* 6:00 pm Starring John Moulder-Brown… chosen by Sue Tibbles, winner of our Christmas auction in 2007, we present Victorian Scandals – “Skittles”. John Moulder-Brown heads a cast also featuring Maureen O’Brien, Julian Fellowes, Jonathan Coy and Simon Callow in this historical drama.

* 7:00 pm Closedown

The event  runs from 12pm – 7pm, Saturday, June 6th, at the Amblecote Room, Stourbridge Town Hall, Crown Centre, Stourbridge, West Midlands, DY8 1YE. Admission is free and for more details visit the Kaleidoscope website here.

  • All material at Kaleidoscope events is screened with the permission of the copyright holders. Programmes and timings may be subject to change before the day. Guests appear subject to professional and personal commitments.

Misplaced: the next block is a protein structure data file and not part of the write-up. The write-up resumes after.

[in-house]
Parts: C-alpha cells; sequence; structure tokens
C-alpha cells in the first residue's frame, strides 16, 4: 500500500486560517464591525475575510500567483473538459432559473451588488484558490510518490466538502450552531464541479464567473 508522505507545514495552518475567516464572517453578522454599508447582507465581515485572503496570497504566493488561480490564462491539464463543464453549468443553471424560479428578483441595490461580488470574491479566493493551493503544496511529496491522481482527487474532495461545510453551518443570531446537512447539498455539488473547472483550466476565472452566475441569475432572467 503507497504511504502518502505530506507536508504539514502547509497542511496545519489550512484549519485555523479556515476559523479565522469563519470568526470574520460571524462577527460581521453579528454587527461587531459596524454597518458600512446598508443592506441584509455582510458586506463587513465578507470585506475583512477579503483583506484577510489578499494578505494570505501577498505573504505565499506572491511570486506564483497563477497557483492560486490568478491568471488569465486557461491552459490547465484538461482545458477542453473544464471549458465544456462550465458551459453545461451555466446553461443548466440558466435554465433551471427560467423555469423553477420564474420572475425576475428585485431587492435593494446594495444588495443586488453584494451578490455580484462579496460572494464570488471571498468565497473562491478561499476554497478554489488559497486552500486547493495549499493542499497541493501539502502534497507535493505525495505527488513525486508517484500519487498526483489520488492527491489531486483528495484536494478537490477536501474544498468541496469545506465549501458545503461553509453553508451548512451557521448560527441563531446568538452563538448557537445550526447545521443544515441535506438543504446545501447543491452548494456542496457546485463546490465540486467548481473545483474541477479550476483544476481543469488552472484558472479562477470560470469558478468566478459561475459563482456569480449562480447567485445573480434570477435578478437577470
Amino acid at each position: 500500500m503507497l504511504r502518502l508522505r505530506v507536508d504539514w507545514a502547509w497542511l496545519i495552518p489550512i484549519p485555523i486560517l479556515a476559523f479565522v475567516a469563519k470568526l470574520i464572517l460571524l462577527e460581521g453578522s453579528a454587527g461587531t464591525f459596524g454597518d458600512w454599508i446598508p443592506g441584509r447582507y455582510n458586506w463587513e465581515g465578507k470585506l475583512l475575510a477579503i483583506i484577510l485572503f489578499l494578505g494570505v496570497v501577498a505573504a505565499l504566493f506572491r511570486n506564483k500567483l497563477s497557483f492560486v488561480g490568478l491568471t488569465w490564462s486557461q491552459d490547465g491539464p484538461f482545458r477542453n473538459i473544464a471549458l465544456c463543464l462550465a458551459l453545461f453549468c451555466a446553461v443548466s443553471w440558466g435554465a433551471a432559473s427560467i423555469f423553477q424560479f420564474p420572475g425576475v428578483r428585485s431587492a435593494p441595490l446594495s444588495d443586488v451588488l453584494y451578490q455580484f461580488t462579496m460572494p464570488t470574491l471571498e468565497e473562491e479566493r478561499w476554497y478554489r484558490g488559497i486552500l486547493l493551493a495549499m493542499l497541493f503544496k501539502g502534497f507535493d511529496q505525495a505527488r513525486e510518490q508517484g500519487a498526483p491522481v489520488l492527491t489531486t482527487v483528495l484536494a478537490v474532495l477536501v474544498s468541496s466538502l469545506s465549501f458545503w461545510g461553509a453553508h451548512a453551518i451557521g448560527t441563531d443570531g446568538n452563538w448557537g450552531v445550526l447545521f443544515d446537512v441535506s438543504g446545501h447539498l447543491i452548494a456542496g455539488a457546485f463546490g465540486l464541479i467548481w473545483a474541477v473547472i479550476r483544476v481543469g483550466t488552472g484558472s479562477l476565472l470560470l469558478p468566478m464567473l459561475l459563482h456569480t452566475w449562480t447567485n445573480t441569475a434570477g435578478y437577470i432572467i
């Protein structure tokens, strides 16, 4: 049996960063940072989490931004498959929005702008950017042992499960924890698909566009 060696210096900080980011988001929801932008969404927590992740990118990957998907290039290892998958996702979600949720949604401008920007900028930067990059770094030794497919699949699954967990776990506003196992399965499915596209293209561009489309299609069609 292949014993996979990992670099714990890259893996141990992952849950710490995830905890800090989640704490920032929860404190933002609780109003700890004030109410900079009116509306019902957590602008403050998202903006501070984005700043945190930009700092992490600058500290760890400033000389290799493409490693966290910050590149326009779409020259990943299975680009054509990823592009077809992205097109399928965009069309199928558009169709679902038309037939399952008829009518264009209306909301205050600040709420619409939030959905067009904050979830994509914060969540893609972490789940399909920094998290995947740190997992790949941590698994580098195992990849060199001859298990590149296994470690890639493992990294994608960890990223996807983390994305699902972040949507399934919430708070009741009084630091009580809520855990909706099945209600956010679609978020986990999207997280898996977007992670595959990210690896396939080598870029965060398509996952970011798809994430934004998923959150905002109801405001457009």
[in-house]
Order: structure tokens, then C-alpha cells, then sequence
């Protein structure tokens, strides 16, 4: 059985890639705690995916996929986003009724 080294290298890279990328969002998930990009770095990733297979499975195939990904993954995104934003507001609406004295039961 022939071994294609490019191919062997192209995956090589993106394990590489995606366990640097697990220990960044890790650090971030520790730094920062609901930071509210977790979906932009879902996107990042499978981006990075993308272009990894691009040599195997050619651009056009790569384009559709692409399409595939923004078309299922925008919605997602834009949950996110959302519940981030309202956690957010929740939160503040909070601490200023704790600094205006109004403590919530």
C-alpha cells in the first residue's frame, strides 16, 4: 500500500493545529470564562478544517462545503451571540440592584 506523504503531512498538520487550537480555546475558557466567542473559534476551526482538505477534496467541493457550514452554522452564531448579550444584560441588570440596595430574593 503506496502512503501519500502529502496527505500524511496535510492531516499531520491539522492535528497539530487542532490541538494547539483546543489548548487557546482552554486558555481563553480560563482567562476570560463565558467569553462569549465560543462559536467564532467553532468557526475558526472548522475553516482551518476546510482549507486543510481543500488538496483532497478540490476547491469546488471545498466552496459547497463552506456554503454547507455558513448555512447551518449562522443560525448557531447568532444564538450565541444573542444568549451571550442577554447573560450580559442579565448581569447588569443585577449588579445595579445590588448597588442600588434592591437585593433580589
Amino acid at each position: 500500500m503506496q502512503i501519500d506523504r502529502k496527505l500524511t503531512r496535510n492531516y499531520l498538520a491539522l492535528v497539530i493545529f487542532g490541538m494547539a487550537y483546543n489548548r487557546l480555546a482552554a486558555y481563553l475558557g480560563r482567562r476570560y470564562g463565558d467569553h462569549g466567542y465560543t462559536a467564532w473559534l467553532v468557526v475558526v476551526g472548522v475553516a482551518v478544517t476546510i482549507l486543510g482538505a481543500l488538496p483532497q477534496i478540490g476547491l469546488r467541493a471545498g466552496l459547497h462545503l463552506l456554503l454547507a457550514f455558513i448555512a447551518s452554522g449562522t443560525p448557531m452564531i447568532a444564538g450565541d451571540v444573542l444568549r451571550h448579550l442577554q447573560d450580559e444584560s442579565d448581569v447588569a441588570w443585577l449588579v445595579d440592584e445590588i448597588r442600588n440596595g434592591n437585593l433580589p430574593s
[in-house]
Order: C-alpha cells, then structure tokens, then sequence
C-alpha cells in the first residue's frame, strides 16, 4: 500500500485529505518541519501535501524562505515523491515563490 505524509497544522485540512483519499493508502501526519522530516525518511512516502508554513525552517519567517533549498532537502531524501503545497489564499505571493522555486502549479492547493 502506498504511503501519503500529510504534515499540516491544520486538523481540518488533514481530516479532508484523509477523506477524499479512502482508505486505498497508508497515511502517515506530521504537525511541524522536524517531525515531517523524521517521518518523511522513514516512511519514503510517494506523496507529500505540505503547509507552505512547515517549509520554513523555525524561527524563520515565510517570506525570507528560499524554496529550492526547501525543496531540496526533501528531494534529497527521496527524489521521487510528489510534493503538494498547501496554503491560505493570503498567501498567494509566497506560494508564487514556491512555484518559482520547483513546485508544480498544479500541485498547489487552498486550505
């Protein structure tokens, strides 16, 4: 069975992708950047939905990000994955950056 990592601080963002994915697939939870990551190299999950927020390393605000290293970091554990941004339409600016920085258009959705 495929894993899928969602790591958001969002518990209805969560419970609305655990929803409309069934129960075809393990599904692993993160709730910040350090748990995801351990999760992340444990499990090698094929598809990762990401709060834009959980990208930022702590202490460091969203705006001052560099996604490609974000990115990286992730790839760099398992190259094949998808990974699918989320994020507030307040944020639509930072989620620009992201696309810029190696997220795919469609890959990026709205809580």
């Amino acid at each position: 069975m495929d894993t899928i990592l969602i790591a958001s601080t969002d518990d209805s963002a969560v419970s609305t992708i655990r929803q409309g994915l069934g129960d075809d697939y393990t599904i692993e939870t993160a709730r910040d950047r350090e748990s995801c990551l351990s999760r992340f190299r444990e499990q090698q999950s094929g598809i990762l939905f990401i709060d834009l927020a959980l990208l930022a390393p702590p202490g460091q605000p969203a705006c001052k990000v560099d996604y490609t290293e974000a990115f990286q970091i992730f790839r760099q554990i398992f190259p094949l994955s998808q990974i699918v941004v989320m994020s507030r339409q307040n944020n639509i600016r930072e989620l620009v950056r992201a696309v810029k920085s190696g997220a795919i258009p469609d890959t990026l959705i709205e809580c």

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Massive Haul Of Clitheroe Kid Episodes Rounded Up

He might have been just 4ft 3ins tall, but Lancashire entertainer Jimmy Clitheroe was a big star of the airways with his hugely popular BBC radio show: The Clitheroe Kid.

More Time With The Kid Himself

More Time With The Kid Himself

Clitheroe took advantage of his diminutive stature to play a cheeky schoolboy who lived with his family at 33 Lilac Avenue in an unnamed northern town.

The Kid was always getting into trouble for his schemes and sharp tongue, or for listening at the keyhole and getting the wrong end of the stick. Often his only reward was the right end of Grandad’s slipper.